Joint force hot pitting saves time, money
By Airman 1st Class Jeremy L. Mosier, 366th Fighter Wing Public Affairs
/ Published December 10, 2014
MOUNTAIN HOME AIR FORCE BASE, Idaho (AFNS) -- Airmen from the 366th Logistics Readiness Squadron petroleum, oil and lubricant flight here, recently work alongside the U.S. Navy Electronic Attack Squadron 129 (VAQ-129) to help develop and implement a "hot pit" refueling process for Navy EA-18G Growlers, which frequent the base.
Even though hot pit refueling is used by both services and is a common practice of refueling a jet while the engines are still running, qualifying Airmen from the 366th LRS to do so on a Navy aircraft presented a challenge.
"It's always a learning experience when working with other agencies, or sister services, like the VAQ-129," said Tech. Sgt. Richard Schaefer, the 366th LRS fuel distribution supervisor. "Not only does each branch have a unique way of performing their operations, but they also have different requirements."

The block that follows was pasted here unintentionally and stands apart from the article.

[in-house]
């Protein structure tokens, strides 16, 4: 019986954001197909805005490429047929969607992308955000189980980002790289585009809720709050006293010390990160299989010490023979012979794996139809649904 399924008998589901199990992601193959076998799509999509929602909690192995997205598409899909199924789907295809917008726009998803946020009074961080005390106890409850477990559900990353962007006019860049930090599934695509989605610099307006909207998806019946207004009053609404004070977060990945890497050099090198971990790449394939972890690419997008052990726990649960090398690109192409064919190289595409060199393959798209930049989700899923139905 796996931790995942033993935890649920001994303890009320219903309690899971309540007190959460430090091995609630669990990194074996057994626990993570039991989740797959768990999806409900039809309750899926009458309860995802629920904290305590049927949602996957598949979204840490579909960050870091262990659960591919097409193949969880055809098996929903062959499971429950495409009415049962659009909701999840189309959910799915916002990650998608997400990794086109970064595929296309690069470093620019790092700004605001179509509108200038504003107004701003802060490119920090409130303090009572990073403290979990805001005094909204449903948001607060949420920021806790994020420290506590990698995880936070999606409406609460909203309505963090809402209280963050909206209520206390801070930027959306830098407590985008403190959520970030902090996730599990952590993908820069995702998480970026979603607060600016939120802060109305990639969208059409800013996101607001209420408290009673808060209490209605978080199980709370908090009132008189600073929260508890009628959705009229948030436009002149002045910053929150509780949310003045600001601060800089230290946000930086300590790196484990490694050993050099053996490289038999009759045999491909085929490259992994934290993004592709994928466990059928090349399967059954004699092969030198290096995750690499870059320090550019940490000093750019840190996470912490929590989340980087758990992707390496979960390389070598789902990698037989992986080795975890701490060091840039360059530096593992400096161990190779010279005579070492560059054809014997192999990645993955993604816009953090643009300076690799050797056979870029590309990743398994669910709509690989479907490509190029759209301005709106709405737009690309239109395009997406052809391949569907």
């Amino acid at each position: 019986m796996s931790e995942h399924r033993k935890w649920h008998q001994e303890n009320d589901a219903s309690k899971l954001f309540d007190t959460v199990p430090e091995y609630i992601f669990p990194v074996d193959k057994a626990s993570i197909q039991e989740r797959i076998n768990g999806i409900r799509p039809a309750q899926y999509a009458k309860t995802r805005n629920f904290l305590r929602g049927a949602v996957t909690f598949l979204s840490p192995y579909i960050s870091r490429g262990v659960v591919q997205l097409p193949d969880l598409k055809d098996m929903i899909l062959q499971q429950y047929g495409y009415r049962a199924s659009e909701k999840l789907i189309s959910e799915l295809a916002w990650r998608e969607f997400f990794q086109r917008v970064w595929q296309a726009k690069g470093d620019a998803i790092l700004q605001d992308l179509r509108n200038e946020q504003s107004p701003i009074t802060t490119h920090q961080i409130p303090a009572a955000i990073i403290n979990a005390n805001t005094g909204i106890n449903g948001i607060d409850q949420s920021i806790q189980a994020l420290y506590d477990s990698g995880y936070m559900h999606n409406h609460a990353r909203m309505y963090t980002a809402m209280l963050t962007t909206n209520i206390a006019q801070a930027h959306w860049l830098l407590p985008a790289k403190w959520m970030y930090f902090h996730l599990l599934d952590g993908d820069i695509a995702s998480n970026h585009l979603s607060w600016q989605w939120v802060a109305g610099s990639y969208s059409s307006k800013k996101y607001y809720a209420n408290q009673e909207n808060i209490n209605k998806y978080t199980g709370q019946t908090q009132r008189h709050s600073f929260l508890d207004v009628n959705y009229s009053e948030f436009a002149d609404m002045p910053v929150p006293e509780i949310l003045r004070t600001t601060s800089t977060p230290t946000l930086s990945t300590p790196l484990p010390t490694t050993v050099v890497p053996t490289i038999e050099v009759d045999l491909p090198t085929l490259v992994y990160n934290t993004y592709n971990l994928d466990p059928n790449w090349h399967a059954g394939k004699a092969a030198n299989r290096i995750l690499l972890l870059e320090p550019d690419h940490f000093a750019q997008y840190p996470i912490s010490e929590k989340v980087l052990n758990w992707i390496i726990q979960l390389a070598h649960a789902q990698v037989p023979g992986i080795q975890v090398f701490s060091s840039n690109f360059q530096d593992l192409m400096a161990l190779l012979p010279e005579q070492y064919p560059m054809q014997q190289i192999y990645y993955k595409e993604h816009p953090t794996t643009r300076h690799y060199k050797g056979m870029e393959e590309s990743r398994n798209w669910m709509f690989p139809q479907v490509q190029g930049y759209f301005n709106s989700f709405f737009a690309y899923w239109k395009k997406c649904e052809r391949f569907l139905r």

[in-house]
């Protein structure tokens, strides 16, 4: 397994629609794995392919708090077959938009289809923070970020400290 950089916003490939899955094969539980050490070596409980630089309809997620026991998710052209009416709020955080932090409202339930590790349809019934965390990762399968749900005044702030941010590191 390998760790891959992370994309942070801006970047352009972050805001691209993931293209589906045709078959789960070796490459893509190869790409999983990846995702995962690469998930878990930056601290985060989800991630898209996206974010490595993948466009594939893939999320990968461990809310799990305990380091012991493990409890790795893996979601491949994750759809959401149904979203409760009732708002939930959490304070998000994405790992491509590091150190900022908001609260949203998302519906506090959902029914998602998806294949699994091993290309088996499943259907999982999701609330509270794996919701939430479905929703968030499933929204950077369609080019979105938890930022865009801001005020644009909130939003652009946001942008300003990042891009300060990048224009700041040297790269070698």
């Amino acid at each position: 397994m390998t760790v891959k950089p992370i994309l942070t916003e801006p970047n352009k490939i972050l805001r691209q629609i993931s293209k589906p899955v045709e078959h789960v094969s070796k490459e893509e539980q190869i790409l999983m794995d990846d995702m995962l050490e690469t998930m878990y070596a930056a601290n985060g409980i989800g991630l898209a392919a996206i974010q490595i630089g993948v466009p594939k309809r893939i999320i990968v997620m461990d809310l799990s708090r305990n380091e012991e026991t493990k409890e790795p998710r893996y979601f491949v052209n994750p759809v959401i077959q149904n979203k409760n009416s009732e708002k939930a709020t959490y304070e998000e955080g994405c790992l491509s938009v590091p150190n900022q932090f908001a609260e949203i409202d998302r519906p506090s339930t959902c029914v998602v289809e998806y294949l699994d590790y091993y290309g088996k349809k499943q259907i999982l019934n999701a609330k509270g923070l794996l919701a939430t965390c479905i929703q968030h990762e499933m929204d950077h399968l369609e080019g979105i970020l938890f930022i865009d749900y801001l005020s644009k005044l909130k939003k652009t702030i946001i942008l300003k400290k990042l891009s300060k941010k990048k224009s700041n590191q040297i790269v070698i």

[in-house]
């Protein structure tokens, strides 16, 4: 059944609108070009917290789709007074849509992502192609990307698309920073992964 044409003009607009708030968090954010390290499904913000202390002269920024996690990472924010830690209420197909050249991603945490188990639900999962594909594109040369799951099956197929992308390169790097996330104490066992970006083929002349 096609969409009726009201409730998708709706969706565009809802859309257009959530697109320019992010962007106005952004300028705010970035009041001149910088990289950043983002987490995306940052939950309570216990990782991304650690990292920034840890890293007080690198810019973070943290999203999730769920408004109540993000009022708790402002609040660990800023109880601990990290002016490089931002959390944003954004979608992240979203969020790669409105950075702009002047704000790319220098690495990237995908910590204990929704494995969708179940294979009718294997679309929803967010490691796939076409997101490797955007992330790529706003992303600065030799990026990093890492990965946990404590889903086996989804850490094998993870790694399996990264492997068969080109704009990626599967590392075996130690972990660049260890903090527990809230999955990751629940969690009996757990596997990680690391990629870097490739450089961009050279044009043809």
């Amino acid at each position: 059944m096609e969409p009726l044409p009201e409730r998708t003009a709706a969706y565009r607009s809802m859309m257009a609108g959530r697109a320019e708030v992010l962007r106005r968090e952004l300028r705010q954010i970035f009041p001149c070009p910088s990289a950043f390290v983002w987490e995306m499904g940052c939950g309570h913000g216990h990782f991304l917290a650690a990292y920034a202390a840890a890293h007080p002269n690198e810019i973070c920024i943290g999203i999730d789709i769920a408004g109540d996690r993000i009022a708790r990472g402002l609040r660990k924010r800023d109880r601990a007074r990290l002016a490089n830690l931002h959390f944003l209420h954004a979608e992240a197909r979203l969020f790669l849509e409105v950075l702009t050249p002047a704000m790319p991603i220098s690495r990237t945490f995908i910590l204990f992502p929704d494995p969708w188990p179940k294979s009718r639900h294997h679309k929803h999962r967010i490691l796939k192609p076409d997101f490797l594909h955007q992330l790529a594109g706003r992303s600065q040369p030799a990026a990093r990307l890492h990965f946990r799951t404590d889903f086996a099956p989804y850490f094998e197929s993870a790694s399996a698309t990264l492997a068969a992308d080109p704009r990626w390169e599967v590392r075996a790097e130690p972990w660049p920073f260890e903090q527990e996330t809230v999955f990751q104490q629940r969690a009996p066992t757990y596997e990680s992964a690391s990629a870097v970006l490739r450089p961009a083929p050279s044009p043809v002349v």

Due to the fact that there was already an existing training partnership between Mountain Home Air Force Base and VAQ-129, a request was made to have the ability to hot pit refuel here.
The request was granted by the major command and both branches later met to outline and resolve any differences in refueling procedures.
Although the hot pit qualification process was extensive, it presented many advantages.
Before the implementation of the hot pit process, the VAQ-129 would either have to fly back to Naval Air Station Whidbey Island, Washington, to refuel, or go through the regular refueling process at Mountain Home AFB.
The regular process consisted of turning the aircraft off and conducting a routine maintenance checks. This process also caused VAQ-129 to send additional Sailors on TDY in support of the aircraft.
According to Petty Officer 3rd Class Loza Sanchez, a VAQ-129 aviation structural mechanic, conducting a full-length refuel here wasted valuable time and resources.
"It saves on man power ... and it also cuts the refueling process from 45 minutes to roughly 15 minutes," Schaefer said. "Everyone gets it done as quickly as possible so we can get the bird back in the air to perform its mission."
The new joint hot pit refueling is a testament to the close working relationship between the airmen at Mountain Home AFB and the Sailors of Whidbey Island.
"It was great working with the VAQ-129," Schaefer said. "Let's face it ... everybody enjoys saving money."